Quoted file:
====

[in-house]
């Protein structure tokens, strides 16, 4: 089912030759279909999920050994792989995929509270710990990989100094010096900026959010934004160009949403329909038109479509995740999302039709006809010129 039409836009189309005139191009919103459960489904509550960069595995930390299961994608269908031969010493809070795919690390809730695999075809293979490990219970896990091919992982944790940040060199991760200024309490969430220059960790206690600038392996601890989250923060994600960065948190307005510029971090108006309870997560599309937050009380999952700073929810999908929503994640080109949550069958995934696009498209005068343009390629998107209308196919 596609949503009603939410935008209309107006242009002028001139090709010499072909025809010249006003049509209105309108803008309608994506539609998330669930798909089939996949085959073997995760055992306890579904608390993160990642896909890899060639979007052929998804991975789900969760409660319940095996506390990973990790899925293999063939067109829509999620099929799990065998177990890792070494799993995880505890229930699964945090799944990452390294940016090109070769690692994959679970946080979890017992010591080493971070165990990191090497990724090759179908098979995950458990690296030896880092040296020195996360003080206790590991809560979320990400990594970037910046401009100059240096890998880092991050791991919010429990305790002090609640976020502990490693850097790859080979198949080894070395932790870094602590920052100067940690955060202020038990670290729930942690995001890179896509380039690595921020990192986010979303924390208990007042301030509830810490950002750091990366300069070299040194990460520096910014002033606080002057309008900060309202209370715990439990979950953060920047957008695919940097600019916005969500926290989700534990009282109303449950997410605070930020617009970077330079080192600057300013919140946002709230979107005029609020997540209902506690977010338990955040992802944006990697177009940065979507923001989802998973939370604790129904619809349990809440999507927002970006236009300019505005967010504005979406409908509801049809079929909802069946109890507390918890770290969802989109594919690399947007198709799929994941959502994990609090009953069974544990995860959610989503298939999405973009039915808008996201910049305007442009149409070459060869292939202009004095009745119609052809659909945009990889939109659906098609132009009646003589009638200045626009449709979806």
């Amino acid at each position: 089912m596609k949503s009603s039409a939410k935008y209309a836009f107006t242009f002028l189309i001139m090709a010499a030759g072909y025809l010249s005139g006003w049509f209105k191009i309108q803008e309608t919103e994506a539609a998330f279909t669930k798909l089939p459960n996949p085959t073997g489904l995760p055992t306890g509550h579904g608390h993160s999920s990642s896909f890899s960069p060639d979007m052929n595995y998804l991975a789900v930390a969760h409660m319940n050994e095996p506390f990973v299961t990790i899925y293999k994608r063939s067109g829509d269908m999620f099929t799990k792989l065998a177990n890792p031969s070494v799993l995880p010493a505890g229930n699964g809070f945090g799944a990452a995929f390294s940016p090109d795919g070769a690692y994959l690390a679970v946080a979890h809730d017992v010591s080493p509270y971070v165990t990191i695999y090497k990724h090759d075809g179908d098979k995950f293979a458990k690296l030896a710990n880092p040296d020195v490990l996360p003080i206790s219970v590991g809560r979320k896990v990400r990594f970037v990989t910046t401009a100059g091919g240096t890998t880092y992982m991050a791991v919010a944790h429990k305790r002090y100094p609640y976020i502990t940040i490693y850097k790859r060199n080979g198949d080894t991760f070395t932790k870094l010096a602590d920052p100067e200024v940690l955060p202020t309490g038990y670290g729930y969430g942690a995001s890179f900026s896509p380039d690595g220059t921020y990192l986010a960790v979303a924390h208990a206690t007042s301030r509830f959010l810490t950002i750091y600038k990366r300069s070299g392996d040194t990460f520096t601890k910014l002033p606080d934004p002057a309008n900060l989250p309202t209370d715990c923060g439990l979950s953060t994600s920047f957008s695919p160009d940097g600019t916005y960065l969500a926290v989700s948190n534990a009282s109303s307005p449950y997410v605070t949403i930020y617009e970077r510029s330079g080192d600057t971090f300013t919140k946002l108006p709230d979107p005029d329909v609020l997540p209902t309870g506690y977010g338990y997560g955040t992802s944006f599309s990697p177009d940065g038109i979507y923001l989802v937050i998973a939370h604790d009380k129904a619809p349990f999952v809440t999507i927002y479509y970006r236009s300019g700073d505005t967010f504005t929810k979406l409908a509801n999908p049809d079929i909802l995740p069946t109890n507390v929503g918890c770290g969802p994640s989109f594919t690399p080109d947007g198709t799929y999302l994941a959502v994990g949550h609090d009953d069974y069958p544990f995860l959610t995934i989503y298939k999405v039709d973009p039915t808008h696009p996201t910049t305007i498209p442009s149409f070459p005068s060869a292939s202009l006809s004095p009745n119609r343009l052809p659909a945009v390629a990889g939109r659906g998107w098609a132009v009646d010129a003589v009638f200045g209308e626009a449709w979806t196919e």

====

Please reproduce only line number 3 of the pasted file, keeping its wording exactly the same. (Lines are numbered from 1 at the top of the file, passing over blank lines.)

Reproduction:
């Amino acid at each position: 089912m596609k949503s009603s039409a939410k935008y209309a836009f107006t242009f002028l189309i001139m090709a010499a030759g072909y025809l010249s005139g006003w049509f209105k191009i309108q803008e309608t919103e994506a539609a998330f279909t669930k798909l089939p459960n996949p085959t073997g489904l995760p055992t306890g509550h579904g608390h993160s999920s990642s896909f890899s960069p060639d979007m052929n595995y998804l991975a789900v930390a969760h409660m319940n050994e095996p506390f990973v299961t990790i899925y293999k994608r063939s067109g829509d269908m999620f099929t799990k792989l065998a177990n890792p031969s070494v799993l995880p010493a505890g229930n699964g809070f945090g799944a990452a995929f390294s940016p090109d795919g070769a690692y994959l690390a679970v946080a979890h809730d017992v010591s080493p509270y971070v165990t990191i695999y090497k990724h090759d075809g179908d098979k995950f293979a458990k690296l030896a710990n880092p040296d020195v490990l996360p003080i206790s219970v590991g809560r979320k896990v990400r990594f970037v990989t910046t401009a100059g091919g240096t890998t880092y992982m991050a791991v919010a944790h429990k305790r002090y100094p609640y976020i502990t940040i490693y850097k790859r060199n080979g198949d080894t991760f070395t932790k870094l010096a602590d920052p100067e200024v940690l955060p202020t309490g038990y670290g729930y969430g942690a995001s890179f900026s896509p380039d690595g220059t921020y990192l986010a960790v979303a924390h208990a206690t007042s301030r509830f959010l810490t950002i750091y600038k990366r300069s070299g392996d040194t990460f520096t601890k910014l002033p606080d934004p002057a309008n900060l989250p309202t209370d715990c923060g439990l979950s953060t994600s920047f957008s695919p160009d940097g600019t916005y960065l969500a926290v989700s948190n534990a009282s109303s307005p449950y997410v605070t949403i930020y617009e970077r510029s330079g080192d600057t971090f300013t919140k946002l108006p709230d979107p005029d329909v609020l997540p209902t309870g506690y977010g338990y997560g955040t992802s944006f599309s990697p177009d940065g038109i979507y923001l989802v937050i998973a939370h604790d009380k129904a619809p349990f999952v809440t999507i927002y479509y970006r236009s300019g700073d505005t967010f504005t929810k979406l409908a509801n999908p049809d079929i909802l995740p069946t109890n507390v929503g918890c770290g969802p994640s989109f594919t690399p080109d947007g198709t799929y999302l994941a959502v994990g949550h609090d009953d069974y069958p544990f995860l959610t995934i989503y298939k999405v039709d973009p039915t808008h696009p996201t910049t305007i498209p442009s149409f070459p005068s060869a292939s202009l006809s004095p009745n119609r343009l052809p659909a945009v390629a990889g939109r659906g998107w098609a132009v009646d010129a003589v009638f200045g209308e626009a449709w979806t196919e």